26 July 2010

Apollo Studio Tech (Part 2)

In my Apollo Studio I use a lot of digital audio signals. The advantage of digital audio is that it is free of hum and noise and you can transport it over a long distance. Another advantage is that you can transport multiple channels of audio through a single and and thin wire. In the picture on the left you see one of my racks with some of the digital audio equipment in it like the two RME ADI-648's. In this article I'll explain what the RME ADI-648 does. I will explain the rest of the equipment in later articles. But first a bit about digital audio.

SPDIF is the most commonly known digital audio format. Basically what happens is that instead of an analog low voltage signal, that represents the actual audio signal, the signal is digitized and send over as ones and zeros. So that is just signal or no signal. This process is called AD conversion (Analog to Digital) of course you will need a DA converter (Digital to Analog) converter on the other site again to make an audible signal again. I will talk more about AD/DA conversion in a future posting. SPDIF is used a lot in consumer audio products as well. Most CD or DVD players have a digital output on a Coax (RCA connector, unbalanced copper) or Toslink (optical fiber) connection. SPDIF is usually 44.1 Khz or 48 Khz and transports a stereo signal over a single wire. So SPDIF is actually 2 channels on one wire. There is also a professional equivalent of SPDIF called AES/SBU that is transported usually over balanced connections with XLR connectors. In my studio I only both. Most synthesizers output SPDIF, but most Sound Effect Processors use AES/SBU.

Another digital audio format I use is ADAT. ADAT is transported over Toslink as well. So it looks like SPDIF, but it is definitely not the same. ADAT can go up to 192 Khz and can hold 8 channels of audio on 1 connection (4 x stereo). This is what I like to use over longer distances since it saves a lot of wiring. One fiber connection now in stead of 8 copper wires! Everything in my studio runs on 48 Khz like I explained before. Attached to two RME HDSP MADI interfaces in my audio PC are two RME ADI-648 's. Like the one you can see in the picture on the right.  So this is not the audio interface, but only a converter from ADAT to MADI. And so MADI is the third digital audio format I use in my studio. MADI can hold up to 64 channels of audio on a single connection. That can be either a Coax pair with BNC connectors or Optical Fiber pair on SC/PC connectors (The same type that can also used for Gigabit Ethernet). The RME ADI-648 has 8 ADAT inputs and 8 ADAT outputs and these are multiplexed to MADI to go to the RME HSDP MADI interface in my audio PC.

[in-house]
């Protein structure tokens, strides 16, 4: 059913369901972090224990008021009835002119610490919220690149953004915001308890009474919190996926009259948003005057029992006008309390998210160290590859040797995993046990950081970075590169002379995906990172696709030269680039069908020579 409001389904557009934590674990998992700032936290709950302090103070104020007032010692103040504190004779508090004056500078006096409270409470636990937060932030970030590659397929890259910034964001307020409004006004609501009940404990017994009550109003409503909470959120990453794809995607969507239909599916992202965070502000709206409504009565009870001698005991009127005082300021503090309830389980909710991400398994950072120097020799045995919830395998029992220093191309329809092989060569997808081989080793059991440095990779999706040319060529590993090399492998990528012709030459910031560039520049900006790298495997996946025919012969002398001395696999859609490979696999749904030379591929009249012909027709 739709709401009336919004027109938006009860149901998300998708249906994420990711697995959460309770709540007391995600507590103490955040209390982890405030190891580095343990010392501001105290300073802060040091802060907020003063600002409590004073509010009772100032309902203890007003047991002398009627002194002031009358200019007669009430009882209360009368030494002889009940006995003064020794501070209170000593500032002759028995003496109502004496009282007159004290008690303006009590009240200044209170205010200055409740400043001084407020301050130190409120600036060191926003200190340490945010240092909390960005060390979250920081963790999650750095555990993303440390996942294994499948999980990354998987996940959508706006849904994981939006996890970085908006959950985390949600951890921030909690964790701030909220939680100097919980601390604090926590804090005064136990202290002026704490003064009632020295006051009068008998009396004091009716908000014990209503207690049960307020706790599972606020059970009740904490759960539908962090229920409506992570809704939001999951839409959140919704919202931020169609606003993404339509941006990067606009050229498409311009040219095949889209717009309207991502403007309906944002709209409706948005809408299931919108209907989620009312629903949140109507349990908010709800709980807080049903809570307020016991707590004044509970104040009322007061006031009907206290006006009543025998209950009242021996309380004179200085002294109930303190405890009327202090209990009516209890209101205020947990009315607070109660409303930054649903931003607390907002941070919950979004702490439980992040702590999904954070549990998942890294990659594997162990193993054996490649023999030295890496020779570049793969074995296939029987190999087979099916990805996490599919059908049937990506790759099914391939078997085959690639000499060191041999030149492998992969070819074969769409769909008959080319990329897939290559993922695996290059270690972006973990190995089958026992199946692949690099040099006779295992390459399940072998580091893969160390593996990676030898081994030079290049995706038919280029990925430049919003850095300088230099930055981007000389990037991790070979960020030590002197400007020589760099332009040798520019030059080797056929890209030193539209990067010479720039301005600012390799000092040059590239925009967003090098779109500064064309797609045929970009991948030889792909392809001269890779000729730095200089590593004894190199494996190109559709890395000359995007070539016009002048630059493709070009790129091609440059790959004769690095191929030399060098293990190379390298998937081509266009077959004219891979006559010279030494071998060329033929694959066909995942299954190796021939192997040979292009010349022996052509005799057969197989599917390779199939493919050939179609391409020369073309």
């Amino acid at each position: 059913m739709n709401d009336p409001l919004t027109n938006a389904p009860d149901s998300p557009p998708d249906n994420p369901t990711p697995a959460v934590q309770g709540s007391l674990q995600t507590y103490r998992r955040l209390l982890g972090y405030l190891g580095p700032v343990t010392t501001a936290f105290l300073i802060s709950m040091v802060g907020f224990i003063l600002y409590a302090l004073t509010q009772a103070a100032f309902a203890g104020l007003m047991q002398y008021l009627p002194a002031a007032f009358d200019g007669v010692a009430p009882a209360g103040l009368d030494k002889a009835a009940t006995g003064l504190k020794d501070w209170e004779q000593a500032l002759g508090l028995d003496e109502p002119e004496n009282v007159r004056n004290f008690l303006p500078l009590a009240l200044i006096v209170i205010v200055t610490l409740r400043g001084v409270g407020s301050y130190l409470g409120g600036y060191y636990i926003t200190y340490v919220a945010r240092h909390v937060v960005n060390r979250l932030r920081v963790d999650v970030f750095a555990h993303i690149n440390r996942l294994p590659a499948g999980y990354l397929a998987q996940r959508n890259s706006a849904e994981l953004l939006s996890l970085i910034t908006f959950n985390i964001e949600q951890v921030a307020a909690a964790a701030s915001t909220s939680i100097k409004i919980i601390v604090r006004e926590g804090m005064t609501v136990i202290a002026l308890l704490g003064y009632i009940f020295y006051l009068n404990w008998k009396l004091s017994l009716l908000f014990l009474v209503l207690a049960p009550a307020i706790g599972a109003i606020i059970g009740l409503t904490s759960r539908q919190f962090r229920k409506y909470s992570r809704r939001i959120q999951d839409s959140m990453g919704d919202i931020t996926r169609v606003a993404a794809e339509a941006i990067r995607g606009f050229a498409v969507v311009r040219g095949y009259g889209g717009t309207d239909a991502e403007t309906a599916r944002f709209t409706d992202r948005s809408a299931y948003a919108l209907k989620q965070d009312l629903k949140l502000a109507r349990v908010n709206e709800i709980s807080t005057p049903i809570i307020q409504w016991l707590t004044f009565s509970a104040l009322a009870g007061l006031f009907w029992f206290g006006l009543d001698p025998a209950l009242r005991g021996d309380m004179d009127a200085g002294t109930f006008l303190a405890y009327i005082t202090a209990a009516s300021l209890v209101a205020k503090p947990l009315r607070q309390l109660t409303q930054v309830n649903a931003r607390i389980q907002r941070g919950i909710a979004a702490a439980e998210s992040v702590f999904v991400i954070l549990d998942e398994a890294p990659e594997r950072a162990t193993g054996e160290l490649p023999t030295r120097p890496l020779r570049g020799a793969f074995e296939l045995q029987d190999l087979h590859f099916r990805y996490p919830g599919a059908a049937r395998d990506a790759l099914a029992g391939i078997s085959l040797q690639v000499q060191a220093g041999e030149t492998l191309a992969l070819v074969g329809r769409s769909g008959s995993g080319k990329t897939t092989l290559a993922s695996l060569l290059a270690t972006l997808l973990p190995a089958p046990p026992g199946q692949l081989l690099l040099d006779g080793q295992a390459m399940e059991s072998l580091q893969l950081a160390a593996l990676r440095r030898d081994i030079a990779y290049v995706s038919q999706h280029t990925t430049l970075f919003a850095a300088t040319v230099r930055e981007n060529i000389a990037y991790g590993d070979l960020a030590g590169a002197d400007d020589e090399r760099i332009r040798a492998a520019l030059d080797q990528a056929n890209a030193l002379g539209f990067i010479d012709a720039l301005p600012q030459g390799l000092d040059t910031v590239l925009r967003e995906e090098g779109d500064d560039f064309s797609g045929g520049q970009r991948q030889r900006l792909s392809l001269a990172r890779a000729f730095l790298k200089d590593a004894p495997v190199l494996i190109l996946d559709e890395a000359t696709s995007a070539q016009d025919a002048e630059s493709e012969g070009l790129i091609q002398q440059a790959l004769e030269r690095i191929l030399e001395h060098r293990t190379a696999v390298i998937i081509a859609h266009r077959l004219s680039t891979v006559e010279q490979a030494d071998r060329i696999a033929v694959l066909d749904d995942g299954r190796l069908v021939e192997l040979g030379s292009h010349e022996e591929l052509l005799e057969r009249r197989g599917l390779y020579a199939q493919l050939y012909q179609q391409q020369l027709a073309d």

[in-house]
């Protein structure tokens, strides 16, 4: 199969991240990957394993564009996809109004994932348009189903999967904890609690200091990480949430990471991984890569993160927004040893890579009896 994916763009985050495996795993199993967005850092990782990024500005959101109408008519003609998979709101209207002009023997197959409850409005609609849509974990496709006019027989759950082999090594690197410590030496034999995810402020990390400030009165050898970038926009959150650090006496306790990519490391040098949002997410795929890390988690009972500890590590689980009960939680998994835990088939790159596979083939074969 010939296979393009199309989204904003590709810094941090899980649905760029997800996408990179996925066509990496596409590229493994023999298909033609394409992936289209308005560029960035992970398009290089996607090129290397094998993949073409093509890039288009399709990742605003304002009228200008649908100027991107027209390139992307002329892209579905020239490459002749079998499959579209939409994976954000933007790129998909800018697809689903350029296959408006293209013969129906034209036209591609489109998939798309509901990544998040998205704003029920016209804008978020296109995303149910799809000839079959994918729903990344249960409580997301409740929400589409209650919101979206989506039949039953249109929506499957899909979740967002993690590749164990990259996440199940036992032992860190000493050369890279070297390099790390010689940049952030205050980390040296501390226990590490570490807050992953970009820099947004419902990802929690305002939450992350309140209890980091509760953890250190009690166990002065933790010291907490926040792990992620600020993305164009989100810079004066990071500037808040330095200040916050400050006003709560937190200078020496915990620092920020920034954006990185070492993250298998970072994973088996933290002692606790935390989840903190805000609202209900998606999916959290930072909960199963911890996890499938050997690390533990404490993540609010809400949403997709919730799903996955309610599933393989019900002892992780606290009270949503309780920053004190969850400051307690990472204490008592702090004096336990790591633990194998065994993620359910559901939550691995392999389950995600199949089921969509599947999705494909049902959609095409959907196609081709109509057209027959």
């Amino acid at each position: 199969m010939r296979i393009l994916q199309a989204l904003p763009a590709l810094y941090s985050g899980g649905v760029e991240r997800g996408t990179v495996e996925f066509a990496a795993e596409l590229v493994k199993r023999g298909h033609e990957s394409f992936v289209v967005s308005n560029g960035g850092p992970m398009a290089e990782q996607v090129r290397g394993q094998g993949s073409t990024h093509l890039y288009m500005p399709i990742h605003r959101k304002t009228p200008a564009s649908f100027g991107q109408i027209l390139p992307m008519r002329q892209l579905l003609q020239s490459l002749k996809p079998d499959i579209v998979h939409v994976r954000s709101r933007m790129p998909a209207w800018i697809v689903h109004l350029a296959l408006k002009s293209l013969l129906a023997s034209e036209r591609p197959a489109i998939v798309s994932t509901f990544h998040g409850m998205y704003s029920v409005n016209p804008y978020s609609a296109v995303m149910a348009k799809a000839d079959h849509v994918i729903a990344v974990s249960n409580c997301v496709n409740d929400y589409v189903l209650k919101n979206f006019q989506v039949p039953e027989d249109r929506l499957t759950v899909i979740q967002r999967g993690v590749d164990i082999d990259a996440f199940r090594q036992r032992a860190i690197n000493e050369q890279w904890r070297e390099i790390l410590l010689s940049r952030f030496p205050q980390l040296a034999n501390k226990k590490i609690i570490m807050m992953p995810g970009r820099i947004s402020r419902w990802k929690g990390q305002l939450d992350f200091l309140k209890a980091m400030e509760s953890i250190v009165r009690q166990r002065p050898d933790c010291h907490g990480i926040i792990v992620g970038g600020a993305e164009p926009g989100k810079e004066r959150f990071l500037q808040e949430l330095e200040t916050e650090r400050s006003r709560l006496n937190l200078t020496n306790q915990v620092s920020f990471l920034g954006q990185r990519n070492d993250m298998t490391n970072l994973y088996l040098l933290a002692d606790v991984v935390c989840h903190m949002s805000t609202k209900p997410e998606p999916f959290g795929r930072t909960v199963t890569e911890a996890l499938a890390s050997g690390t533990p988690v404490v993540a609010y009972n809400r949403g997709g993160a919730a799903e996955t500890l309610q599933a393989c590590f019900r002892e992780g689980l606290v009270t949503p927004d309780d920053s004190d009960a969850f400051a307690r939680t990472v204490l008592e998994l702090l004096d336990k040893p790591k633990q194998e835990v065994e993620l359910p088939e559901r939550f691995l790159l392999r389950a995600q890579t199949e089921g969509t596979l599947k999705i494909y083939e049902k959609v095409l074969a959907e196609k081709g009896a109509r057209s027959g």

On the left I took the schematic I showed before and stripped everything except the digital audio signals, so you can see them a bit clearer. You can click the picture again for a bigger version. You can see the darker yellow wires connecting the ADI-648 to the PC. That is the MADI connection. (Blue is SPDIF and Green is ADAT). Like I wrote before there are actually two Optical Fibers (a pair) with SC/PC connectors on both sides for the MADI connection. One optical fiber is for input and the other is for the output. There is also on virtual Midi channel transported from the HSDP MADI interface over this fiber to control the RME ADI-648 from a software control panel that is installed on my audio PC. Here you can configure which ADAT port goes to which MADI channels and also the sample rate etc. RME also installs special mixer software with level meters. I use this a lot to play live (not using Sonar to play). It is also very nice to see which synthesizer is on which channel. All in all it gives my a lot of inputs and outputs to work with in my audio PC. 128 to be precise! Everything runs very stable and I love it :)

You can read more on the RME ADI-648 here: http://www.rme-audio.de/en_products_adi_648.php

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